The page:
The Calculated Slowness Behind The Lakers Devastating Transition Attack
Although sparse when it comes to young legs, the Lakers proved to be one of the best transition teams in the NBA this year despite while also being one of the slowest.
Welcome to issue #8 of Throwdowns.
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Without further ado, onto this one. A basketball reimagining if you will of a childhood favorite. Let’s Throwdown.
“The race is not always to the swift.”
This reminder of course, is one of — if not the definitive moral — behind Aesop’s timeless fable: The Tortoise and the Hare. It also suits as a potentially fitting mantra for the 2019-20 Los Angeles Lakers.
Over the summer, the team saw a drastic reconstruction on everything from its ethos to its physical bulk. The group was not concocted to outrun, lap or even keep pace with its young counterparts, but rather exert their sheer size and experience onto them over the course of the year.
Coming into the season, the average age of the Lakers’ roster was 29.07, second oldest among all teams according the league’s publicly released survey back in October.
This becomes even more notable in comparison to just a season prior, where the average age of the Baby Lakers plus LeBron James, was a spritely 25.23. Sixth youngest in the NBA.
The club would go onto cash in the majority of their young chips and assets to give their King in the deck the running mate he desired. A 6’10” Ace in the form of Anthony Davis.
Before the stoppage of play, the formula behind the roster was clicking. The team had the best record in the Western Conference, was fresh off victories over both the Bucks and Clippers and looked to be kicking into that long coveted “extra gear” needed for the postseason.
Many assumed the star tandem would gel given their symbiotic roles, which they did. But what many did not expect was that the suddenly veteran heavy team would actually be able to run and run effectively. That is, at their own pace.
Photo by Abbie Parr/Getty Images
Last season’s squad continued to see the benefits of Lonzo Ball’s breakneck wizardry despite concerns over how James’ arrival and subsequent methodical approach would impact the team’s plan of “playing fast.”
According to Cleaning the Glass, the Lakers posted a transition frequency (the percent of possessions that began with a transition possession) of 18.9% and Pace (seconds per possession) of 13.7 seconds. Third and Sixth best respectively.
In terms of their efficiency (how many points a team scores on 100 transition plays) on those chances however, the team experienced major speed wobbles ranking just 23rd overall.
When Ball and company were exported to New Orleans, the natural expected result to the Lakers’ offense would be a more calculated and half-court heavy attack given their personnel and history of James’ teams in the past. Which is mostly what happened.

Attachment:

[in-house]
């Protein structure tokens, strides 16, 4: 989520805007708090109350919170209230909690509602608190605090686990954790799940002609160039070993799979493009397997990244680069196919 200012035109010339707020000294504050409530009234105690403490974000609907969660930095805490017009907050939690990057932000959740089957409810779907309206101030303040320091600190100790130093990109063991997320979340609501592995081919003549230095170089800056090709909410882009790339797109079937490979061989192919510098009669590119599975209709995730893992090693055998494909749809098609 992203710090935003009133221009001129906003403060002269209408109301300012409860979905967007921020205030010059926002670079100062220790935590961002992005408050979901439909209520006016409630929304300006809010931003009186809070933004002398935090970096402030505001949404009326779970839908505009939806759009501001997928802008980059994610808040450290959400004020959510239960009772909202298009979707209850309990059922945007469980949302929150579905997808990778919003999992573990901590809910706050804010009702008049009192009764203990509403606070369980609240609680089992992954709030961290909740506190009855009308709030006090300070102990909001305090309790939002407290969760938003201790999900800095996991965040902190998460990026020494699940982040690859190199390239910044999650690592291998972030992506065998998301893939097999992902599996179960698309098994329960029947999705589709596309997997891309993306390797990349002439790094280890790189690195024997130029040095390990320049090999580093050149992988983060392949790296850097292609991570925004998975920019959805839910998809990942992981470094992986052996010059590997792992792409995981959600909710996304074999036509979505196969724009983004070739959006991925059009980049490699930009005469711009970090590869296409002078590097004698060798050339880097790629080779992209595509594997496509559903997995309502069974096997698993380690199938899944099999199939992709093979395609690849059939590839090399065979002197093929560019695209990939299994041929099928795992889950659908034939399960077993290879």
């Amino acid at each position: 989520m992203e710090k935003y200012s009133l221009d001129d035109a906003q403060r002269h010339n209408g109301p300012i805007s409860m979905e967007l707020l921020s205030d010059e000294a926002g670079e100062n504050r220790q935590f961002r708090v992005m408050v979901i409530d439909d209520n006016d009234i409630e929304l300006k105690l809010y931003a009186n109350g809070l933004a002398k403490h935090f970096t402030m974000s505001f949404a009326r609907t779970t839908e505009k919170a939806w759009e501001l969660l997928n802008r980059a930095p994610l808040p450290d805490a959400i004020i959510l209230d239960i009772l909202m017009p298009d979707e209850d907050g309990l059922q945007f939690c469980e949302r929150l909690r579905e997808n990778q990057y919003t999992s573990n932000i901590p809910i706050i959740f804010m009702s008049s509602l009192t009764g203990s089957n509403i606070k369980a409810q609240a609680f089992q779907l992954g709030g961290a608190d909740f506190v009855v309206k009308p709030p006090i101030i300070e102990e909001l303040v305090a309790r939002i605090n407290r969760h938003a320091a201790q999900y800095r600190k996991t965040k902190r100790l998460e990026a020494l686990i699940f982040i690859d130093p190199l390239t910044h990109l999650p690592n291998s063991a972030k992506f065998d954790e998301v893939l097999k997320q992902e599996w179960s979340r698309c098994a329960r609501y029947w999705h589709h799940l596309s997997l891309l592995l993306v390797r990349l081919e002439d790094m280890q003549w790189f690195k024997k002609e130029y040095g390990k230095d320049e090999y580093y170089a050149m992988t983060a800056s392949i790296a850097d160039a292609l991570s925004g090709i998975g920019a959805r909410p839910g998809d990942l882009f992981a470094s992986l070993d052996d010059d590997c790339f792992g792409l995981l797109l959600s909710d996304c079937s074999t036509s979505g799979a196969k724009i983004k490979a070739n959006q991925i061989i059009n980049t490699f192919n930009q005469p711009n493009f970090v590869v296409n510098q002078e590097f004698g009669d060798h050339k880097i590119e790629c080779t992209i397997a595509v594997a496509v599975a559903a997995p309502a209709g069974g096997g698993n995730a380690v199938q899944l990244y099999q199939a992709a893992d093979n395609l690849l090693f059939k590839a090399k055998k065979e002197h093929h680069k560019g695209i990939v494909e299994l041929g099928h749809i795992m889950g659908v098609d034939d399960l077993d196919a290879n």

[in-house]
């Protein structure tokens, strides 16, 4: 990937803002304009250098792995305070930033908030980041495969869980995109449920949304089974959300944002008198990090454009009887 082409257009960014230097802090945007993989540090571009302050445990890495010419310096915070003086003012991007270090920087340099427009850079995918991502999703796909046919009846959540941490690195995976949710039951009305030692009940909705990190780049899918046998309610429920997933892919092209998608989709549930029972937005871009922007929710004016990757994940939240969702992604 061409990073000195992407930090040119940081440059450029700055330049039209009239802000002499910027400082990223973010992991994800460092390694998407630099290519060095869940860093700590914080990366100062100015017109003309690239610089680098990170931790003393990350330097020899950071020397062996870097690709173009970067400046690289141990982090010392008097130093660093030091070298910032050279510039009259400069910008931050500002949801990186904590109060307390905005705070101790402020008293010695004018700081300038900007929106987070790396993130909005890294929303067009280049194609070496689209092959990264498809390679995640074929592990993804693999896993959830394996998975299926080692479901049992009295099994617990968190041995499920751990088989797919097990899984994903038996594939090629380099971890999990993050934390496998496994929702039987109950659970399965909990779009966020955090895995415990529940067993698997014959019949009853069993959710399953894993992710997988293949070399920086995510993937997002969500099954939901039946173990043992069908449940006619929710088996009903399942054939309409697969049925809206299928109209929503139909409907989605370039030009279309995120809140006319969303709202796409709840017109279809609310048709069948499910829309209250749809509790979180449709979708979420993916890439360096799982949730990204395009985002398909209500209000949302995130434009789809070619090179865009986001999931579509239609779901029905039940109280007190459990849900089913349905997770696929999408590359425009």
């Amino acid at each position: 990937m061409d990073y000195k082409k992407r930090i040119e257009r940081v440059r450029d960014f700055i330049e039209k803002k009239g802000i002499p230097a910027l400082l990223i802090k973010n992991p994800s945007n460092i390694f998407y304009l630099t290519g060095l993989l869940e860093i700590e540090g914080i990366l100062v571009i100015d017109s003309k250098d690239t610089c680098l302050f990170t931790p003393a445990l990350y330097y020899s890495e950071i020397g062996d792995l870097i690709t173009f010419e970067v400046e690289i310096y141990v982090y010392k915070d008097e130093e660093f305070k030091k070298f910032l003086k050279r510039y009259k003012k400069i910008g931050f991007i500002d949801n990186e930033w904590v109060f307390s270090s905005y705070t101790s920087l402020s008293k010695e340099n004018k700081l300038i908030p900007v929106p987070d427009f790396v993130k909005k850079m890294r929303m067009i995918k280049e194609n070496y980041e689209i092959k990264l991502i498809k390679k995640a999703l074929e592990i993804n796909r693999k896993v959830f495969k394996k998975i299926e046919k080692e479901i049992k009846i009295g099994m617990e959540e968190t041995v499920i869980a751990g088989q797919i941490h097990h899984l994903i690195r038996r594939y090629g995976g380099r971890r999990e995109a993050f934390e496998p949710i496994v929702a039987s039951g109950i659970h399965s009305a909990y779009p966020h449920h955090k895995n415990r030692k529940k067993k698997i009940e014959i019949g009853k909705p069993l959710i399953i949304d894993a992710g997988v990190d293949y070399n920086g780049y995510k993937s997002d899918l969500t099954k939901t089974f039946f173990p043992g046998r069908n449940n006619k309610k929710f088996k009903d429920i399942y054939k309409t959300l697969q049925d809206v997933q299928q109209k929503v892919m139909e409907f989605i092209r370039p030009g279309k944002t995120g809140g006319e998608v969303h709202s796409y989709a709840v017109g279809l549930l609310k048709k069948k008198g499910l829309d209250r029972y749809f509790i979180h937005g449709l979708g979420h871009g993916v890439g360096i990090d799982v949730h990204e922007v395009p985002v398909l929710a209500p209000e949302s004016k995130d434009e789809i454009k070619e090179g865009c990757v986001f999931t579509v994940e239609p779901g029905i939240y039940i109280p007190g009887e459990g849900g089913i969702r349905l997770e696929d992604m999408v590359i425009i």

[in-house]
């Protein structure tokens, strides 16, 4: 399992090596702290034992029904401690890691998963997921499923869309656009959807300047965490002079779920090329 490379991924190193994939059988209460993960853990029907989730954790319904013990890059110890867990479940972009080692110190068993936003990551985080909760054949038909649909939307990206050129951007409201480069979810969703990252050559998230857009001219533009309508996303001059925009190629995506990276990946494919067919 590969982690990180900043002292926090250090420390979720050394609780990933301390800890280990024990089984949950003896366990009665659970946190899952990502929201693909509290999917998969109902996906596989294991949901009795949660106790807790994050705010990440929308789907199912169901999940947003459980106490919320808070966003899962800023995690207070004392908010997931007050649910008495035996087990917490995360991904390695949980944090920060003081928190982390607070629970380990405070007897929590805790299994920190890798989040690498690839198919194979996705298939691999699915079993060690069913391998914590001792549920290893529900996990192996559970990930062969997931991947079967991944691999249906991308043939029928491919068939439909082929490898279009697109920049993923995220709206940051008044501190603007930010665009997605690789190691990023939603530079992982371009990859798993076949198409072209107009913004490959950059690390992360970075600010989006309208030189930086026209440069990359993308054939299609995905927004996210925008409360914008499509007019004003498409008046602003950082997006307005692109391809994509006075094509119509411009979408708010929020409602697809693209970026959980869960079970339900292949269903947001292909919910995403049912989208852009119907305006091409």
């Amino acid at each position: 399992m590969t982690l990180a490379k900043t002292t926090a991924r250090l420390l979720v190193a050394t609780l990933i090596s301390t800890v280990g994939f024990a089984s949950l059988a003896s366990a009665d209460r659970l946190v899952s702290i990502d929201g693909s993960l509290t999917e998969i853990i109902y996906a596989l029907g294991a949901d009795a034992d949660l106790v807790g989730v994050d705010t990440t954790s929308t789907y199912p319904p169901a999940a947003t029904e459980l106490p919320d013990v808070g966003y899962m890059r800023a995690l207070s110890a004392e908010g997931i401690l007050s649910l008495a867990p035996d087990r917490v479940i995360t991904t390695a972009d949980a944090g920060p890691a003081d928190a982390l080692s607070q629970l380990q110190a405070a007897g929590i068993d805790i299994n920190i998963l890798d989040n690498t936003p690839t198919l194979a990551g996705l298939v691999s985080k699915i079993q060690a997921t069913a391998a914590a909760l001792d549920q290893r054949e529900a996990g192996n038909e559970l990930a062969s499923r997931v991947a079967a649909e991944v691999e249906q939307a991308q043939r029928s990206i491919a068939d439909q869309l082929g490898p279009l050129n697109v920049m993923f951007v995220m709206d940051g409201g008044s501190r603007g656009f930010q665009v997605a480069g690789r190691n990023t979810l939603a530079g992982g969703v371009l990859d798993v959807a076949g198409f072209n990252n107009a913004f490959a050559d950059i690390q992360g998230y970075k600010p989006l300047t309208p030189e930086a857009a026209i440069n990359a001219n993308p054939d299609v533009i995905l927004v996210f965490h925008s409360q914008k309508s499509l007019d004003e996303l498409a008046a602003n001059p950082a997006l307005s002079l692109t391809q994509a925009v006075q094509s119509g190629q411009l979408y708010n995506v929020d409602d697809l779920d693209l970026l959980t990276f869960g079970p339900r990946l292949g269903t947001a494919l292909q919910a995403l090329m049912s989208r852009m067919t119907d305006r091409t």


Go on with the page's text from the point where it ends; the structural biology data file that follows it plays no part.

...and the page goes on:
Los Angeles posted a Pace of 14.24 seconds per possession, which ranked 11th in the league this year. The Pelicans in comparison, were third. When glancing at the actual speed and distance the team covered per game, the influence of the tortoise opposed to the hare, becomes even more apparent:
Distance (Feet): 29th*
Distance (Miles): 29th*
Distance (Miles) Offense: 29th*
Average Speed: 28th*
Average Speed (Offense): 28th*
Simply looking at the numbers, ages and names on the roster, it becomes easy to chalk up this season’s Lakers as “slow.” In reality however, a more apt descriptor is they picked their spots. And when they did, it worked in spades.
Although playing at a more leisurely tempo, the team hummed when they decided to run. Mainly because of James himself.
In what became one of the more calculated transition teams in recent memory, the Lakers roared past lapse defenses in a manner of seconds thanks to James’ ability to quarterback an array of Nerf-esque bullets to his teammates via in-bounds passes, misses and dead balls.
According to friend, and former editor Harrison Faigen’s piece on James’ passing prowess, the King was leading the league in terms of passes from a player’s own backcourt to the opposition’s paint. A skill that helped turn any possession into a transition chance in the blink of an eye.
“The more you can get attacks on the other team’s basket before your defense is set, the better your offense is going to be,” head coach Frank Vogel relayed in the article. Although not the most groundbreaking assessment, the claim proved accurate.
Despite the dip in their travel data, the Lakers were still in the top five in terms of transition frequency due to James’ masterful full court dishes. More notable however, was the squad’s ability to dramatically flip the script in terms of their efficiency woes a season ago.
Transition Efficiency: 2nd
1.14 Points Per Transition Possession: 5th
Live Rebounds Pts+/100 Poss (points added via live rebounds in transition): 1st
Live Rebound Transition Efficiency: 3rd
True Shooting % On Shots Coming Within 22-18 Seconds of Shot Clock: 1st
Although they were not directly built to do so, this season’s Lakers proved to be one of the most potent transition teams in the league. And behind James’ ability to ignite a fast-break while stationary, they were also able to preserve their legs while doing so.
An especially helpful and calculated boon for the older squad. One that before the world got flipped upside down, were potentially en route to winning the race they were in the middle of. All thanks to the poised, tortoise-sized steps they took along the way.
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